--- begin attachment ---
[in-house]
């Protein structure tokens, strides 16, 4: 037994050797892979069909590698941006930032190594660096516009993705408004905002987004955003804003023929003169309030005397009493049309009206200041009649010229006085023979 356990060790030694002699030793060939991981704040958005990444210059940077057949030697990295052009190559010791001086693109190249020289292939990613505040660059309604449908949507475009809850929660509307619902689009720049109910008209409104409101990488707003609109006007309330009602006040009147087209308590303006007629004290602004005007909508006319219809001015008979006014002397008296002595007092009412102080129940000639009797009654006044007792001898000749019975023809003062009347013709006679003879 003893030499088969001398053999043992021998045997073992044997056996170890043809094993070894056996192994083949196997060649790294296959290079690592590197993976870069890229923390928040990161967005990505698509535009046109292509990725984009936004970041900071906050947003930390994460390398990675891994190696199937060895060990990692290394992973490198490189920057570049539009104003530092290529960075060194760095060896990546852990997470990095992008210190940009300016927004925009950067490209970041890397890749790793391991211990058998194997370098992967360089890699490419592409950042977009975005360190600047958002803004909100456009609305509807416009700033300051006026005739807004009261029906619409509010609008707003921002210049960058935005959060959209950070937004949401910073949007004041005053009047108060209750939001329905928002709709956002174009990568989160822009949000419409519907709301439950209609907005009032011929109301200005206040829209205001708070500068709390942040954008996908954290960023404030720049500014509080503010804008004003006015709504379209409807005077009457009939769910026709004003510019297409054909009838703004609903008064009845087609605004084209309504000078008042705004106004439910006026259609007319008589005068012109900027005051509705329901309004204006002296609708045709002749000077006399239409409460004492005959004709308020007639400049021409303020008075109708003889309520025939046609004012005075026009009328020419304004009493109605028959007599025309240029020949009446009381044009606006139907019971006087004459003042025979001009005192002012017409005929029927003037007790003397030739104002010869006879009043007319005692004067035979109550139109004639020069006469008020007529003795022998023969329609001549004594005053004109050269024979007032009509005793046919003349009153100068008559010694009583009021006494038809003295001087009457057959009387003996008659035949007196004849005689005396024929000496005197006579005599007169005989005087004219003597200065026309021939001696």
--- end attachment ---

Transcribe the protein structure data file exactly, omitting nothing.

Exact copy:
[in-house]
């Protein structure tokens, strides 16, 4: 037994050797892979069909590698941006930032190594660096516009993705408004905002987004955003804003023929003169309030005397009493049309009206200041009649010229006085023979 356990060790030694002699030793060939991981704040958005990444210059940077057949030697990295052009190559010791001086693109190249020289292939990613505040660059309604449908949507475009809850929660509307619902689009720049109910008209409104409101990488707003609109006007309330009602006040009147087209308590303006007629004290602004005007909508006319219809001015008979006014002397008296002595007092009412102080129940000639009797009654006044007792001898000749019975023809003062009347013709006679003879 003893030499088969001398053999043992021998045997073992044997056996170890043809094993070894056996192994083949196997060649790294296959290079690592590197993976870069890229923390928040990161967005990505698509535009046109292509990725984009936004970041900071906050947003930390994460390398990675891994190696199937060895060990990692290394992973490198490189920057570049539009104003530092290529960075060194760095060896990546852990997470990095992008210190940009300016927004925009950067490209970041890397890749790793391991211990058998194997370098992967360089890699490419592409950042977009975005360190600047958002803004909100456009609305509807416009700033300051006026005739807004009261029906619409509010609008707003921002210049960058935005959060959209950070937004949401910073949007004041005053009047108060209750939001329905928002709709956002174009990568989160822009949000419409519907709301439950209609907005009032011929109301200005206040829209205001708070500068709390942040954008996908954290960023404030720049500014509080503010804008004003006015709504379209409807005077009457009939769910026709004003510019297409054909009838703004609903008064009845087609605004084209309504000078008042705004106004439910006026259609007319008589005068012109900027005051509705329901309004204006002296609708045709002749000077006399239409409460004492005959004709308020007639400049021409303020008075109708003889309520025939046609004012005075026009009328020419304004009493109605028959007599025309240029020949009446009381044009606006139907019971006087004459003042025979001009005192002012017409005929029927003037007790003397030739104002010869006879009043007319005692004067035979109550139109004639020069006469008020007529003795022998023969329609001549004594005053004109050269024979007032009509005793046919003349009153100068008559010694009583009021006494038809003295001087009457057959009387003996008659035949007196004849005689005396024929000496005197006579005599007169005989005087004219003597200065026309021939001696």